Telecom reps offer testimony at rural broadband hearing
ALBION — Congress came to Orleans County Thursday, as a field hearing called by Rep. Chris Collins drew testimony on rural broadband from national, regional and community-level telecommunications firms.
The House Small Business Subcommittee hearing held in the Orleans County Legislative Chambers lacked the scale of a full Congressional panel, but not in importance.
Representatives of Time Warner Cable, Frontier Communications and Rural Broadband Association offered testimony on FCC regulations, service expansion challenges and the industry’s future opportunities.
Each outlined their business models and offered suggestions for how the federal government could induce smarter investments into rural broadband networks.
Mark Meyerhofer, a government relations administrator for Time Warner Cable, said there has been a change in the national mindset that favors a greater focus on unserved areas.
Meyerhofer’s testimony voiced economic concerns will continue to hinder development in rural and sparsely populated areas.
“It remains extremely challenging to extend broadband to most rural areas of New York State, where geographic isolation and topographic issues make it economically infeasible for companies to reach these areas,” Meyerhofer said. “Investments simply cannot be recouped before it is time to reinvest.”
Frontier Communications General Manager Robert Smith discussed his firm’s ability to serve small areas like the hamlet of Wyoming by tying in existing copper lines to new fiber connections and remote facilities.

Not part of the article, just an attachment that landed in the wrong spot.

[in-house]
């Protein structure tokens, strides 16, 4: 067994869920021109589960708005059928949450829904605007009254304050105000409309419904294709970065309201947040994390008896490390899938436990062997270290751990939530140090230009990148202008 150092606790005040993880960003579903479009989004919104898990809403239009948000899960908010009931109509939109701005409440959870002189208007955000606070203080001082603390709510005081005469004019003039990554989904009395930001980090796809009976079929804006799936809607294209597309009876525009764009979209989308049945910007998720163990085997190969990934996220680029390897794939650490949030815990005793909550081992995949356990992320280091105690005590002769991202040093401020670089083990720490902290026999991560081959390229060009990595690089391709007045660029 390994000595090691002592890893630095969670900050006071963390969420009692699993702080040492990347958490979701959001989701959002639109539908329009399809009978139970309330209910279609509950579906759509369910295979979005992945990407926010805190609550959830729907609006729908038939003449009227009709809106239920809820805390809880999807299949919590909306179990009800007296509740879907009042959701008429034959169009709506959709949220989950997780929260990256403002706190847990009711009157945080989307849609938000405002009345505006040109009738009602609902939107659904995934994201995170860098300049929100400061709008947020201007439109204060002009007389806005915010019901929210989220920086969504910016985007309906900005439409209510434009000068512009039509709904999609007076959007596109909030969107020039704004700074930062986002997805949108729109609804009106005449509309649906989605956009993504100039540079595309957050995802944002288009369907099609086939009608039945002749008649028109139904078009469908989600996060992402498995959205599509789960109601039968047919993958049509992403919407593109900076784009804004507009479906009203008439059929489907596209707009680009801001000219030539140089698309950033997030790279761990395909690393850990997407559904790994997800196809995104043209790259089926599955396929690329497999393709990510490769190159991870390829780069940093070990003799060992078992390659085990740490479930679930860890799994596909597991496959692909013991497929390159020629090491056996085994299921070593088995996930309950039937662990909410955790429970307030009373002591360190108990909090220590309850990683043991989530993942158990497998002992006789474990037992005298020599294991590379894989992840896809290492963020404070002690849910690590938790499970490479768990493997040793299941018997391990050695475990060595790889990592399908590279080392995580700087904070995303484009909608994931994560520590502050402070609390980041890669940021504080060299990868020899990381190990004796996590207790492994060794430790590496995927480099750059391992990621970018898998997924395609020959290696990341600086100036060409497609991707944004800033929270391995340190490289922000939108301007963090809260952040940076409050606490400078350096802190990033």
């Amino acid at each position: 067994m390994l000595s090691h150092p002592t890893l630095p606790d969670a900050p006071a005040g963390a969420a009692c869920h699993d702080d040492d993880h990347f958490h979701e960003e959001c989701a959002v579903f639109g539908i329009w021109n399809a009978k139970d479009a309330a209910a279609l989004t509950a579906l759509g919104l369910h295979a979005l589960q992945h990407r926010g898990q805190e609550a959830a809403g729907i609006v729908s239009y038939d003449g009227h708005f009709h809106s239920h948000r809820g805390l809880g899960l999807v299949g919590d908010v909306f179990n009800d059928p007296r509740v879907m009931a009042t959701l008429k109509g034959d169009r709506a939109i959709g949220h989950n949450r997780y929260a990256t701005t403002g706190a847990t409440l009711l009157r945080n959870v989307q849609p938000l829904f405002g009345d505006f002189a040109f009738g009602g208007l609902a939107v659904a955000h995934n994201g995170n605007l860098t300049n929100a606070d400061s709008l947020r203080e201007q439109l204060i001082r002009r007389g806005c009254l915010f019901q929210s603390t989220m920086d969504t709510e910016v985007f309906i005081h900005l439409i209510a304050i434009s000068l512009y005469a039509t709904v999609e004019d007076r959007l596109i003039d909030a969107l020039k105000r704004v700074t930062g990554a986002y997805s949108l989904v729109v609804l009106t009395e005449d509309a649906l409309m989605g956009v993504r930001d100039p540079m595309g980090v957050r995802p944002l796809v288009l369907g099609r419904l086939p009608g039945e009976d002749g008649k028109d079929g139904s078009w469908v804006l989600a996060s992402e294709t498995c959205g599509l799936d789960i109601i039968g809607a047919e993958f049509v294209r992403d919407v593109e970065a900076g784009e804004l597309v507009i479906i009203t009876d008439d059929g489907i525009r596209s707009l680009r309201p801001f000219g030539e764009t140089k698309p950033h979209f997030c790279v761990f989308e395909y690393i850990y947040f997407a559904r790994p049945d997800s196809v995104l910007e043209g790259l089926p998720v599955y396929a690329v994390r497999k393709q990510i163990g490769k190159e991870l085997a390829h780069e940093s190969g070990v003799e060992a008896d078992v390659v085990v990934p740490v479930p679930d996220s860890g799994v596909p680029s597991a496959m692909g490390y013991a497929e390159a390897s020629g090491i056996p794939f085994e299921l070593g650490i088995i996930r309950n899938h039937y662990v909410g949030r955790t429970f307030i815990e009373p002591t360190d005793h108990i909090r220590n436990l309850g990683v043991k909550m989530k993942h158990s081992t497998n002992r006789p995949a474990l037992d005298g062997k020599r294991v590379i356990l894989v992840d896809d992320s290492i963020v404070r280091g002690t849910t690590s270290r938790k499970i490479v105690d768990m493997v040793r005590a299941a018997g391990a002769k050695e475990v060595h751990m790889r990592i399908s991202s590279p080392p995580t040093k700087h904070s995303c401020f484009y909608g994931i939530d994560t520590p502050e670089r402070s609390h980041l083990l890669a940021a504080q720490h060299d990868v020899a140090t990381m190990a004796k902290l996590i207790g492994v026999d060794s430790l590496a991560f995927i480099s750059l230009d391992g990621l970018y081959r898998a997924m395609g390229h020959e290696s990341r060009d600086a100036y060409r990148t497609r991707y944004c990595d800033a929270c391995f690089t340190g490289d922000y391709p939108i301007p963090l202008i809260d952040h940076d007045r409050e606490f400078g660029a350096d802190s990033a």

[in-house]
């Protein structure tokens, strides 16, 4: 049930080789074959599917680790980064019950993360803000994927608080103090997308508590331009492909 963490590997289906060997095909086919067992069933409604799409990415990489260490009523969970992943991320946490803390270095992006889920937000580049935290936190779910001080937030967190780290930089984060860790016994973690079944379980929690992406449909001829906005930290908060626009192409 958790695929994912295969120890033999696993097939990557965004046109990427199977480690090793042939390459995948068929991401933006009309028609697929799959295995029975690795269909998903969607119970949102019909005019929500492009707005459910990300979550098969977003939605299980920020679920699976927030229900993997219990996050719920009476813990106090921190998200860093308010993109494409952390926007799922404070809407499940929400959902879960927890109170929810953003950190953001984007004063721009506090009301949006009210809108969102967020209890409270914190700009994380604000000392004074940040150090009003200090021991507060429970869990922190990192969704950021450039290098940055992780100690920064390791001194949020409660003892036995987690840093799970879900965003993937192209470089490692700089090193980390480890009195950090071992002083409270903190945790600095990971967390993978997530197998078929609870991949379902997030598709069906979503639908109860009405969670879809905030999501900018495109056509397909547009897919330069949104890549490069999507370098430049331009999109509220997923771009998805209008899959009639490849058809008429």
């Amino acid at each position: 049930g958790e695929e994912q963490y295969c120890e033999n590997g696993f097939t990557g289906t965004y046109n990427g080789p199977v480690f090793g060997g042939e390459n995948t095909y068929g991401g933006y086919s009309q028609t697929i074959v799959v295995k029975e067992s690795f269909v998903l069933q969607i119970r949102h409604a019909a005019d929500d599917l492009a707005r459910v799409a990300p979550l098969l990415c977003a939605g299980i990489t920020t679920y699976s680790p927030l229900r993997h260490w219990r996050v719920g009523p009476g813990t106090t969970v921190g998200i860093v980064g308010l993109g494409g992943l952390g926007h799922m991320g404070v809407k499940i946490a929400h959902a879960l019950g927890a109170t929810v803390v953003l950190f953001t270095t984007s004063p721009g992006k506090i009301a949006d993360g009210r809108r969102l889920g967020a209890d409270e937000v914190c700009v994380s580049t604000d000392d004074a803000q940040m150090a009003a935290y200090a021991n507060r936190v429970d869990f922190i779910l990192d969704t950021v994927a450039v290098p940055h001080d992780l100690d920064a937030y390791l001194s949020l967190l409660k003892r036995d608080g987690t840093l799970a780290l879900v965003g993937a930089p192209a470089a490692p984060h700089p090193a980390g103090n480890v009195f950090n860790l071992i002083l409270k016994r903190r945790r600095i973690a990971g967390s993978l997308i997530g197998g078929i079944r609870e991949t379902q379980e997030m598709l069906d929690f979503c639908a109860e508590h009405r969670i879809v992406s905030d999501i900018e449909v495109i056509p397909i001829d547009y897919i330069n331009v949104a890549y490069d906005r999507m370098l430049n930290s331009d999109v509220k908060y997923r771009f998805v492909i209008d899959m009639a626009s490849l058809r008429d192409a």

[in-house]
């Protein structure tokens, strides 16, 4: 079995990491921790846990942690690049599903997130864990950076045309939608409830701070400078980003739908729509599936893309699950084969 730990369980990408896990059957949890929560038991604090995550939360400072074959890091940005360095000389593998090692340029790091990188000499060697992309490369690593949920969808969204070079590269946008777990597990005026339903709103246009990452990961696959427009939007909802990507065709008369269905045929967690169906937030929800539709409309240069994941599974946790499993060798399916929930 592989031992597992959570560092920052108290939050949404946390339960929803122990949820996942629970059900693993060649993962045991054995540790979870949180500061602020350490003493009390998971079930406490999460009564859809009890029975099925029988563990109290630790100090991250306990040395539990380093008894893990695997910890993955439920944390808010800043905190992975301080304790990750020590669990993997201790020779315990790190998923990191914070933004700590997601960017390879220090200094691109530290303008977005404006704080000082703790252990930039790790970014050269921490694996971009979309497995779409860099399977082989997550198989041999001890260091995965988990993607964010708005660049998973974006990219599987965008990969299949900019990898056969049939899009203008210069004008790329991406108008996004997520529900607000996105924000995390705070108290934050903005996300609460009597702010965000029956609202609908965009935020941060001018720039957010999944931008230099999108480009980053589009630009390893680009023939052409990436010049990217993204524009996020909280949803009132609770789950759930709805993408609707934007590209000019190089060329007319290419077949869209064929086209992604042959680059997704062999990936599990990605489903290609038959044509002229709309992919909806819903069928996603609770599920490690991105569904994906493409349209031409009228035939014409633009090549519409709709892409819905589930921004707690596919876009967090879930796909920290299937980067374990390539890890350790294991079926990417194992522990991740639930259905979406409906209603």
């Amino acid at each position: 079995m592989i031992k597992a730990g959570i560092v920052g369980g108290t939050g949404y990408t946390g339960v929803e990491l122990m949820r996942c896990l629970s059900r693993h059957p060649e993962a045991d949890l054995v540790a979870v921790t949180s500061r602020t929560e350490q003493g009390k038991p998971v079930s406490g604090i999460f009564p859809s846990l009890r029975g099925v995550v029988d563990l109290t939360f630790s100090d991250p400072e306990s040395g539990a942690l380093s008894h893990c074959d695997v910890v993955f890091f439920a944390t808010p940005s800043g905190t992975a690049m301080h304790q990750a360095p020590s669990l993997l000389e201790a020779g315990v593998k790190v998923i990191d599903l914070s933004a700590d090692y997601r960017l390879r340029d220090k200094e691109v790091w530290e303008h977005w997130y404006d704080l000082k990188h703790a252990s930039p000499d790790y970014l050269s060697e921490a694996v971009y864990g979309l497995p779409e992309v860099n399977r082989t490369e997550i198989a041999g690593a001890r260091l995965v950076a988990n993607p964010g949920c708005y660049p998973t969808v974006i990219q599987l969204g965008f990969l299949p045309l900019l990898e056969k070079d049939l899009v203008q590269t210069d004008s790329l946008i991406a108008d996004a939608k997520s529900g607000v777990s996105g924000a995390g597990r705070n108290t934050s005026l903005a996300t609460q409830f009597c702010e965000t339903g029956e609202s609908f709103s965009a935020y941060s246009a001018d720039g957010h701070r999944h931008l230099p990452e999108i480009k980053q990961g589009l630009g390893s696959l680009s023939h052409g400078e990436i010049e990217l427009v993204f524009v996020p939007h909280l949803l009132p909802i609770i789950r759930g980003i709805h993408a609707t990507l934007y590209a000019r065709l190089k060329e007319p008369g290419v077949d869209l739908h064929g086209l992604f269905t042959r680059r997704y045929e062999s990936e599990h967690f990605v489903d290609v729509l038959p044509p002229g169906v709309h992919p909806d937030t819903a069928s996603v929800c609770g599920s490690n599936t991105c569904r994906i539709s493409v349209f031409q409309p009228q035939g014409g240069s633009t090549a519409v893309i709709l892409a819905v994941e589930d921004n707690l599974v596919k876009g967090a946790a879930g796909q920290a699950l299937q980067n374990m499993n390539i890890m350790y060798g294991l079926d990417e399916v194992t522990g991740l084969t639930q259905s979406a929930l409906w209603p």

“There’s a misconception that wireless service comes magically through the sky, but wire-line capability exists to nearly every home,” Smith said. “To extend technology, it doesn’t have to be fiber lines.”
When Collins asked each representative about regulatory issues effect on service expansions and employment, Smith had a ready answer.
“We continue to be saddled with an outdated regulatory structure designed for phone service,” Smith said. “It hurts our ability to compete against cable providers, particularly in urban areas, so we can have the capital to expand in rural areas.
Jill Canfield, the assistant general counsel of the Rural Broadband Association, testified on behalf of the organization’s 900 independent members, who hope to have a more equitable chance when the FCC auctions off contracts for the 600 MHz spectrum.
“Our difficulty is that when the FCC auctions off large geographic areas, we don’t have the resources to compete with AT&T or Verizon for a whole state,” Canfield said.
Canfield said the FCC is considering auctioning off the nationwide network in 166 pieces, determined by metropolitan areas. The Rural Broadband Association favors splitting the areas into three times that amount, which she said would allow for investments into smaller areas.
“It’s an economical way to deliver broadband to the last mile,” Canfield said.
Collins expressed disappointment that the FCC could not send a witness to the hearing, but assured the audience that the input received Thursday would be directed to the regulatory agency and the House Small Business Committee.
While Collins’ district is among the most rural on the Small Business Committee, he said issues like broadband access provide a rare case of bipartisanship.
“We have unanimity on providing the tools small businesses need,” Collins said. “Our concern is how we can help them grow.”
More than anything, Collins said the hearing sends a message to unserved customers throughout his district.
“We know it’s an issue and we know it’s important,” Collins said.